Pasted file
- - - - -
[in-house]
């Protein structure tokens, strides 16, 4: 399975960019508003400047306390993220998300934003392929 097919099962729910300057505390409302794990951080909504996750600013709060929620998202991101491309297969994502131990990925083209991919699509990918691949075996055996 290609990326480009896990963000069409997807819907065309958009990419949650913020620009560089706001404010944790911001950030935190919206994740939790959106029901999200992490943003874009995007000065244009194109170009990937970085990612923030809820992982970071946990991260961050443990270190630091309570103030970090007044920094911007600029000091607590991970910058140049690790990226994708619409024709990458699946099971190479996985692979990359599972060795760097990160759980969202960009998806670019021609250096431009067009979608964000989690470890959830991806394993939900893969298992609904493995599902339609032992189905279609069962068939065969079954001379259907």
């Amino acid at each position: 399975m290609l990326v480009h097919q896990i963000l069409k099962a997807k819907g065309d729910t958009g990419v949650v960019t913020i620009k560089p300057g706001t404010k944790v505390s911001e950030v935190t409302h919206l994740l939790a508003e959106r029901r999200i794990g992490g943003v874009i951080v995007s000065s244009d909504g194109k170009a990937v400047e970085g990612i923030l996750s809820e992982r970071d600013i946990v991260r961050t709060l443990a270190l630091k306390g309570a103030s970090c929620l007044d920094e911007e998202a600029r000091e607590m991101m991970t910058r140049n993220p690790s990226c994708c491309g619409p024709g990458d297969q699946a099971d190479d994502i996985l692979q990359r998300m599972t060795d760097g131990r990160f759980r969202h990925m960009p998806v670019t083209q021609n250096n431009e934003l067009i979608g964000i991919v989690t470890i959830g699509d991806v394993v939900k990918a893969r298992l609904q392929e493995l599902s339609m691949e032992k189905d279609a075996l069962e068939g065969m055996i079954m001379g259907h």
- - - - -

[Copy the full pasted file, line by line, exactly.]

[in-house]
């Protein structure tokens, strides 16, 4: 399975960019508003400047306390993220998300934003392929 097919099962729910300057505390409302794990951080909504996750600013709060929620998202991101491309297969994502131990990925083209991919699509990918691949075996055996 290609990326480009896990963000069409997807819907065309958009990419949650913020620009560089706001404010944790911001950030935190919206994740939790959106029901999200992490943003874009995007000065244009194109170009990937970085990612923030809820992982970071946990991260961050443990270190630091309570103030970090007044920094911007600029000091607590991970910058140049690790990226994708619409024709990458699946099971190479996985692979990359599972060795760097990160759980969202960009998806670019021609250096431009067009979608964000989690470890959830991806394993939900893969298992609904493995599902339609032992189905279609069962068939065969079954001379259907």
């Amino acid at each position: 399975m290609l990326v480009h097919q896990i963000l069409k099962a997807k819907g065309d729910t958009g990419v949650v960019t913020i620009k560089p300057g706001t404010k944790v505390s911001e950030v935190t409302h919206l994740l939790a508003e959106r029901r999200i794990g992490g943003v874009i951080v995007s000065s244009d909504g194109k170009a990937v400047e970085g990612i923030l996750s809820e992982r970071d600013i946990v991260r961050t709060l443990a270190l630091k306390g309570a103030s970090c929620l007044d920094e911007e998202a600029r000091e607590m991101m991970t910058r140049n993220p690790s990226c994708c491309g619409p024709g990458d297969q699946a099971d190479d994502i996985l692979q990359r998300m599972t060795d760097g131990r990160f759980r969202h990925m960009p998806v670019t083209q021609n250096n431009e934003l067009i979608g964000i991919v989690t470890i959830g699509d991806v394993v939900k990918a893969r298992l609904q392929e493995l599902s339609m691949e032992k189905d279609a075996l069962e068939g065969m055996i079954m001379g259907h």